Had her family circumstances been different, Monique Leroux might have been a concert pianist. Instead, she is the first woman to be elected chairwoman, president and chief executive of Desjardins Group, Canada’s largest – and the world’s sixth largest – credit union, or co-operative financial group. With over 42,000 employees serving almost 6m members and clients, and with $172bn assets under management, Desjardins was placed 20th in a ranking of the World’s Safest Banks by Global Finance, the New York-based magazine. Last week, she was honoured in the Women Corporate Directors awards for leadership and governance of a private company.
The FT’s ranking of the top 50 women in world business 2011 includes eight in financial services. Do you think women are particularly good at running banks?
My view is that both men and women, of a particular type, are good at running financial institutions. I think a financial institution is essentially [one] based on service; [one] based on the work of a lot of people, including sophisticated financial people; and it’s about risk management. Women, generally speaking, have a very participative style and leadership approach, are people-focused, and are very prudent in terms of risk management. The combination of these three qualities makes an efficient financial services chief executive.
Why is progress towards more gender diversity on boards so slow?
It’s not just at board level – it’s throughout the organisation. My view is there are three barriers. First, there is an entrance barrier. While there are many women in financial services, you don’t have a lot of women in oil and gas. You will find that, for example, in engineering and technology, there aren’t many women students.
The second barrier is about business valuing diversity. You cannot say you will wait for women to climb the ladder, because [diversity will not be achieved] just by waiting. You have to have a very determined action plan and it has to be a priority from the top, from the chief executive. You must have targets – not quotas – that are explicit and communicated both inside and outside the organisation. At Desjardins, we are looking at between 30 and 40 per cent at different levels – less than 30 per cent has been proven not to be effective.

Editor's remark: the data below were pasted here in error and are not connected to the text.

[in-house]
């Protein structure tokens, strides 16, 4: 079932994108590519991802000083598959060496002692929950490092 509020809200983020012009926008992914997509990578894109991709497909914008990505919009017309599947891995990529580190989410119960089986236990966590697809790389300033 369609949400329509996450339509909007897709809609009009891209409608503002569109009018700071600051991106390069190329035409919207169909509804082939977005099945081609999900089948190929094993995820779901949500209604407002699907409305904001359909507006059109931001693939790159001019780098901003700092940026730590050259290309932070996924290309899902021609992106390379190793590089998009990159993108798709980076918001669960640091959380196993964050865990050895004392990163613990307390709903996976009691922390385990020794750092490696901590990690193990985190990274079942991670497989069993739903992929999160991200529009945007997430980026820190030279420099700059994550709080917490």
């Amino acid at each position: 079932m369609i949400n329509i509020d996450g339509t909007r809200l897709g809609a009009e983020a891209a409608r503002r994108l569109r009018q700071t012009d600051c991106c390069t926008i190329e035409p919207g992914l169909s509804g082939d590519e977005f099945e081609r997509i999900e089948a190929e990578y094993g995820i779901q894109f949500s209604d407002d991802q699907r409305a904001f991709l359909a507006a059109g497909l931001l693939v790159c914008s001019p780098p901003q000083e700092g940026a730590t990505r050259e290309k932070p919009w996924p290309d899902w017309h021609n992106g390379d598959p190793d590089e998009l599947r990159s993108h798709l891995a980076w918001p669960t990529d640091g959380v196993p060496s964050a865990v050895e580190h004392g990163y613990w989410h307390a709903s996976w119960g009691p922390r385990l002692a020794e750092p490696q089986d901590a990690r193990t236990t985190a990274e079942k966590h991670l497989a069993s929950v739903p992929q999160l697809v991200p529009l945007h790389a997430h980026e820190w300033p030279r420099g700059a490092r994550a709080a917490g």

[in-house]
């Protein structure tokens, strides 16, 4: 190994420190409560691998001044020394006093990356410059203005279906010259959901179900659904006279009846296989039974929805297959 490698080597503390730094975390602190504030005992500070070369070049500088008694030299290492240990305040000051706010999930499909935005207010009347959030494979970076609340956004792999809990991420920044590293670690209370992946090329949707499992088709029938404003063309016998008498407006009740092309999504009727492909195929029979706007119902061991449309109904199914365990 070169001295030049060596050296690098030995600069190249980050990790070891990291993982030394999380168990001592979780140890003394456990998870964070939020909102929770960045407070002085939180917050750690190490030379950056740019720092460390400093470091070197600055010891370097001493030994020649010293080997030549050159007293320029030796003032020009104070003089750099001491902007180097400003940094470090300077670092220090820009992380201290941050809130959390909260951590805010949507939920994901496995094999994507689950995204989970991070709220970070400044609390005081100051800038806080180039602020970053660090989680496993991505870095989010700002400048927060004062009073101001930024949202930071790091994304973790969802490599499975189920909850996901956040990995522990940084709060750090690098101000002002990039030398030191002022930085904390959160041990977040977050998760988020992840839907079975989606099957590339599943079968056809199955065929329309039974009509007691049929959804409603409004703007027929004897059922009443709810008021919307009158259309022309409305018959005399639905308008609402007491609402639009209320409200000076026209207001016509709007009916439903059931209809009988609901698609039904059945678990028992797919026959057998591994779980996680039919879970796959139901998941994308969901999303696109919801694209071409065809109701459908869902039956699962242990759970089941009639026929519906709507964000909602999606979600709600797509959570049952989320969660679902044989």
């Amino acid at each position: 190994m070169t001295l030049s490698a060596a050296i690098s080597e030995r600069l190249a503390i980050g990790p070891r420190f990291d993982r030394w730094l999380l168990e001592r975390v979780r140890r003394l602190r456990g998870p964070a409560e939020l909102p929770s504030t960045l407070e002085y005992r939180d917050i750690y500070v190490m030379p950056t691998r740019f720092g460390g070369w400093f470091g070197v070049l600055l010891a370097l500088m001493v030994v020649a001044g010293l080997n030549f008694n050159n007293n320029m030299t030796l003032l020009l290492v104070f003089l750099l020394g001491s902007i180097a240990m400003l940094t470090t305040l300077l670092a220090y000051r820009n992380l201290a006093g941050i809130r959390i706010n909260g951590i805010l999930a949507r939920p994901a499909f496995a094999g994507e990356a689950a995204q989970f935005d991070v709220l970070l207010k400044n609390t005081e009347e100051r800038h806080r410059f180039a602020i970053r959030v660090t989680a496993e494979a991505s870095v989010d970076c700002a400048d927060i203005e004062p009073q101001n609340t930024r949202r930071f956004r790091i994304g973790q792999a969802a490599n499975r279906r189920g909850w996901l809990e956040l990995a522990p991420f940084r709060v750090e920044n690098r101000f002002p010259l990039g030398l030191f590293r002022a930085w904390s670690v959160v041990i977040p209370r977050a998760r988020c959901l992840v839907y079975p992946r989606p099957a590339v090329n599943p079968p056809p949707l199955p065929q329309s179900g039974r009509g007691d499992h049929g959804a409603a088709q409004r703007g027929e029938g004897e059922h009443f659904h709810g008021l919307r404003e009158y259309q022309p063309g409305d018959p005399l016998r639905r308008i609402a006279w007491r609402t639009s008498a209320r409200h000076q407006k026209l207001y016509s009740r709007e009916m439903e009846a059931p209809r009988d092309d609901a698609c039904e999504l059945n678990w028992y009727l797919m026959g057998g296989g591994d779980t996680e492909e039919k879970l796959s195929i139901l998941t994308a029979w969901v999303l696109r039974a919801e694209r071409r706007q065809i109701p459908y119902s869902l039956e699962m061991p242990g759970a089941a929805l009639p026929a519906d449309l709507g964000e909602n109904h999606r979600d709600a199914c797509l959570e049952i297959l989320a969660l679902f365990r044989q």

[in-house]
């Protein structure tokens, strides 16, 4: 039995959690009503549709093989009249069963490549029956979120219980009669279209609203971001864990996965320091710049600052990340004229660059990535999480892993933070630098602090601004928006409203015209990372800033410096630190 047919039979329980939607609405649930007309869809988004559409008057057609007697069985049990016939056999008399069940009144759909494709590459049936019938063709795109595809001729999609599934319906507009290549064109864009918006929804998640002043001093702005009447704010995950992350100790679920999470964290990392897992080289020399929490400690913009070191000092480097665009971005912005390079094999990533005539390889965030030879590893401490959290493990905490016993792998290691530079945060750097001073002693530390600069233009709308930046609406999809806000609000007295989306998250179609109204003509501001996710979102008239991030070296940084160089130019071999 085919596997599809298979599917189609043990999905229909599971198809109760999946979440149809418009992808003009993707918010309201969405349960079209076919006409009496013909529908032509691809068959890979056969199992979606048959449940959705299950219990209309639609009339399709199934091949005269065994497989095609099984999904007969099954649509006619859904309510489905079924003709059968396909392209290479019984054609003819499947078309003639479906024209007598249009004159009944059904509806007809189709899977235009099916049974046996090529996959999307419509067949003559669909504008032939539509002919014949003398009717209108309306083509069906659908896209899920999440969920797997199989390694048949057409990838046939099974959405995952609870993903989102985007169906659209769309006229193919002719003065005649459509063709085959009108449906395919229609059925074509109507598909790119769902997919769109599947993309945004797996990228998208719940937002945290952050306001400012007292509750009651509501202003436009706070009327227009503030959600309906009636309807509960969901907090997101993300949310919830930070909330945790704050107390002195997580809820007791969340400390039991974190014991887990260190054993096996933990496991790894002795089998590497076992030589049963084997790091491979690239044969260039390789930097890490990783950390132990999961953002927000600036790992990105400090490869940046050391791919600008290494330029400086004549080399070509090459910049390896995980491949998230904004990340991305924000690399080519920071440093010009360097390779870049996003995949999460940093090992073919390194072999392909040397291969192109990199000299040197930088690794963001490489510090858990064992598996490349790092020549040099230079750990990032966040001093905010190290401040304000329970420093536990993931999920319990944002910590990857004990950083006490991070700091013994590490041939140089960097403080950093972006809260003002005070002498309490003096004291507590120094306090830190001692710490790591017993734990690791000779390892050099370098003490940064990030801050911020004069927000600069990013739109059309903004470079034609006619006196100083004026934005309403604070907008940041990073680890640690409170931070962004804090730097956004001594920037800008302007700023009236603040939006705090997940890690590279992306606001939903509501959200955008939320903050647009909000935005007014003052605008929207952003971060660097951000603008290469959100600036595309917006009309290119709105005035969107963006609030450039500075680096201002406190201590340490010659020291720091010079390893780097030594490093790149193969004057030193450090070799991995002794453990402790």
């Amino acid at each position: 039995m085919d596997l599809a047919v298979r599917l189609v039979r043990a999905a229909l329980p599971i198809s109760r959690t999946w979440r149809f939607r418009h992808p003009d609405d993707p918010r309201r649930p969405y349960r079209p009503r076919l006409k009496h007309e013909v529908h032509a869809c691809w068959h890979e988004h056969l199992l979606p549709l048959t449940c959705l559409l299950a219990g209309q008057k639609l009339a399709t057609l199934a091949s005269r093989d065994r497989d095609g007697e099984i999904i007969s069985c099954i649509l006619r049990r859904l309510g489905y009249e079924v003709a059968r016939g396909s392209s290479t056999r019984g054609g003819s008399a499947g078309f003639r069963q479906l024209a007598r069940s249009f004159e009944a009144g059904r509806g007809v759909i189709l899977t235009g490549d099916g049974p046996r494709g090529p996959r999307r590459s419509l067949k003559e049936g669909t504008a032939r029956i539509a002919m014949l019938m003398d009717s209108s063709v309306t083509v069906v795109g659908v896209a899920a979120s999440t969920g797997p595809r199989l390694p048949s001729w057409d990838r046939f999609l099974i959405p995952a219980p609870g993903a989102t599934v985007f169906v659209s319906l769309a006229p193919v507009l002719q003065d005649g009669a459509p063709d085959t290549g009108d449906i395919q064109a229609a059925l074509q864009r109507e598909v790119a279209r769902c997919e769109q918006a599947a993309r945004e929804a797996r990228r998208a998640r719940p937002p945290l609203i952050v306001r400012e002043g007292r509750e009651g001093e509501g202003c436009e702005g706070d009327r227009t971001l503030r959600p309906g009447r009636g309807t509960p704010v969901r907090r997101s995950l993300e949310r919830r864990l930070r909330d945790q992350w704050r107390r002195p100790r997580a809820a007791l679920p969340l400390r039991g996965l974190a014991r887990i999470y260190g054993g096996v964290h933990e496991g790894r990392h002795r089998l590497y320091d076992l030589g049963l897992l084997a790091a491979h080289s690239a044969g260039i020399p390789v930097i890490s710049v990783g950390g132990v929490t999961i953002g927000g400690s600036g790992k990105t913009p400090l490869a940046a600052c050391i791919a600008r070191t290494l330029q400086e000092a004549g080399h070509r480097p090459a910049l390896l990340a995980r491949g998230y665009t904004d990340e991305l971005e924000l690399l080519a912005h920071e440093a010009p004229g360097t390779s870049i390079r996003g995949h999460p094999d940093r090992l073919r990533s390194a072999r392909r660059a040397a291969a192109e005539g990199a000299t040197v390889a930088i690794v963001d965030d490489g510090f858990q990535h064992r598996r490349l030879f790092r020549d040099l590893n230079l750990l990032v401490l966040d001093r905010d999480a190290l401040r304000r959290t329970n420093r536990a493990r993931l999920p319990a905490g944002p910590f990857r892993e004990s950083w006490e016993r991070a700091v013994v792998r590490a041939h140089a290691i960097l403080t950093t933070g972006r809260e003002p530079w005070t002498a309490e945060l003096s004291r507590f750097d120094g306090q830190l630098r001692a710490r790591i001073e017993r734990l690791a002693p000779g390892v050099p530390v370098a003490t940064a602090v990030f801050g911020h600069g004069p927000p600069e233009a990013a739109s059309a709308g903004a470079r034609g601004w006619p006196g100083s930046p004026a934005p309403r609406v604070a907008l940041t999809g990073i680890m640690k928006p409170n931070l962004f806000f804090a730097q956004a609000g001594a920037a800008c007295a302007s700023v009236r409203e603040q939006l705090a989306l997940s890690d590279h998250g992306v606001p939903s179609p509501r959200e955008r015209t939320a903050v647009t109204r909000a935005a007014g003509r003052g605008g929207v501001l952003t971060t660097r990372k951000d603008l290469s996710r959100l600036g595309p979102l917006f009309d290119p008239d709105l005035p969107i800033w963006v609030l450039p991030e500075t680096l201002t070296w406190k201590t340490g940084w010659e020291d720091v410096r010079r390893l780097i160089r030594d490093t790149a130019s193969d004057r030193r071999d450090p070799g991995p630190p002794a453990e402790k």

Third, you have to look at your processes and HR practices, to have coaching support and mentoring programmes. My view is that there is some work to do [in convincing everyone]. We need to ask diversity questions of service providers, for example. There are different ways of influencing organisations, to increase the visibility of the diversity issue.
Are you against quotas?
It would be my last solution. I would rather build on the intelligence of people than impose quotas. But I’m not saying it shouldn’t be considered. I am keen on disclosure.
You trained as a chartered accountant with Ernst & Young: did you first plan a career in consultancy or were you always ambitious to be a corporate head?
No, is the short answer. I studied piano and music for 15 years. I completed all my studies in Quebec, but a career in the arts is very demanding. You need financial support and I was not in that situation. But I also like to work with people, and a musical career is lonely. As a young chartered accountant I benefited enormously from working with a range of clients and a lot of different people. I don’t believe in having a career plan.
Have role models and mentors been helpful in your career?
Absolutely. I continue to get support and inspiration from a range of mentors. It helps you to keep balanced and it’s good to ask for feedback.
If you hadn’t pursued a financial career, what would you have done?
I would probably say being an entrepreneur. I still like to play the piano but, at the end of the day, most of the time you have to practice by yourself. I love all kinds of music, from classical to jazz and world music.